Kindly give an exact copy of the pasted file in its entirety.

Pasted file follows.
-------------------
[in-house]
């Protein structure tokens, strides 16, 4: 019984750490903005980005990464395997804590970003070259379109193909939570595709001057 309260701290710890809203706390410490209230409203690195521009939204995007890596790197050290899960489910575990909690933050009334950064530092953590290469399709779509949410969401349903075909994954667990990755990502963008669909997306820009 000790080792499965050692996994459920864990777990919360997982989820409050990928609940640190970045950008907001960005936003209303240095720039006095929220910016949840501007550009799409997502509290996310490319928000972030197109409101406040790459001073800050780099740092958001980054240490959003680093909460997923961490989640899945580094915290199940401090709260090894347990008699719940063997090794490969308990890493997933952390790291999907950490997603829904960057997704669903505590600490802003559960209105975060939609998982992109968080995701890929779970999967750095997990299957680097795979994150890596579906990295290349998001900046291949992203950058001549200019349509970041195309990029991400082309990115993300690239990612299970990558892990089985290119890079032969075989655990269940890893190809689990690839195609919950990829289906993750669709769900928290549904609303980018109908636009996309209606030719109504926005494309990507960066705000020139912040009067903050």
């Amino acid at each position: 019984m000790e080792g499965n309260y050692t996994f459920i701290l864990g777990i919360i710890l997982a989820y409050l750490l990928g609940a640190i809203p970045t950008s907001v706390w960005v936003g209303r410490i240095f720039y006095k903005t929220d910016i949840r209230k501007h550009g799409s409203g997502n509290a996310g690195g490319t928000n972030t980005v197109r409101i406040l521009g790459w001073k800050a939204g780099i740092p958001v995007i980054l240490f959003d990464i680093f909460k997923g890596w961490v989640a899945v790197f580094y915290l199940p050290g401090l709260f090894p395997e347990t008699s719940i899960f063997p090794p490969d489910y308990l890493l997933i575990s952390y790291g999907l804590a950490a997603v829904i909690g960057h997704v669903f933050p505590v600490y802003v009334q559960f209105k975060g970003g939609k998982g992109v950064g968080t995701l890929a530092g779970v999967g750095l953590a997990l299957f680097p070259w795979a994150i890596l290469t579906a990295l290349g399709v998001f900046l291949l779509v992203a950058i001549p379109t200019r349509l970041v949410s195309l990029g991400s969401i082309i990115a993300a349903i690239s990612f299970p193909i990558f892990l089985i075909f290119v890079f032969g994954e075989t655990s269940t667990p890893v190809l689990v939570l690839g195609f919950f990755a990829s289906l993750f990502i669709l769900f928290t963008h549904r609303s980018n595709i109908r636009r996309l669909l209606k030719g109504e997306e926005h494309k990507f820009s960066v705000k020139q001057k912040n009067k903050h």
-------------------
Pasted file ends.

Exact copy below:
[in-house]
């Protein structure tokens, strides 16, 4: 019984750490903005980005990464395997804590970003070259379109193909939570595709001057 309260701290710890809203706390410490209230409203690195521009939204995007890596790197050290899960489910575990909690933050009334950064530092953590290469399709779509949410969401349903075909994954667990990755990502963008669909997306820009 000790080792499965050692996994459920864990777990919360997982989820409050990928609940640190970045950008907001960005936003209303240095720039006095929220910016949840501007550009799409997502509290996310490319928000972030197109409101406040790459001073800050780099740092958001980054240490959003680093909460997923961490989640899945580094915290199940401090709260090894347990008699719940063997090794490969308990890493997933952390790291999907950490997603829904960057997704669903505590600490802003559960209105975060939609998982992109968080995701890929779970999967750095997990299957680097795979994150890596579906990295290349998001900046291949992203950058001549200019349509970041195309990029991400082309990115993300690239990612299970990558892990089985290119890079032969075989655990269940890893190809689990690839195609919950990829289906993750669709769900928290549904609303980018109908636009996309209606030719109504926005494309990507960066705000020139912040009067903050």
């Amino acid at each position: 019984m000790e080792g499965n309260y050692t996994f459920i701290l864990g777990i919360i710890l997982a989820y409050l750490l990928g609940a640190i809203p970045t950008s907001v706390w960005v936003g209303r410490i240095f720039y006095k903005t929220d910016i949840r209230k501007h550009g799409s409203g997502n509290a996310g690195g490319t928000n972030t980005v197109r409101i406040l521009g790459w001073k800050a939204g780099i740092p958001v995007i980054l240490f959003d990464i680093f909460k997923g890596w961490v989640a899945v790197f580094y915290l199940p050290g401090l709260f090894p395997e347990t008699s719940i899960f063997p090794p490969d489910y308990l890493l997933i575990s952390y790291g999907l804590a950490a997603v829904i909690g960057h997704v669903f933050p505590v600490y802003v009334q559960f209105k975060g970003g939609k998982g992109v950064g968080t995701l890929a530092g779970v999967g750095l953590a997990l299957f680097p070259w795979a994150i890596l290469t579906a990295l290349g399709v998001f900046l291949l779509v992203a950058i001549p379109t200019r349509l970041v949410s195309l990029g991400s969401i082309i990115a993300a349903i690239s990612f299970p193909i990558f892990l089985i075909f290119v890079f032969g994954e075989t655990s269940t667990p890893v190809l689990v939570l690839g195609f919950f990755a990829s289906l993750f990502i669709l769900f928290t963008h549904r609303s980018n595709i109908r636009r996309l669909l209606k030719g109504e997306e926005h494309k990507f820009s960066v705000k020139q001057k912040n009067k903050h």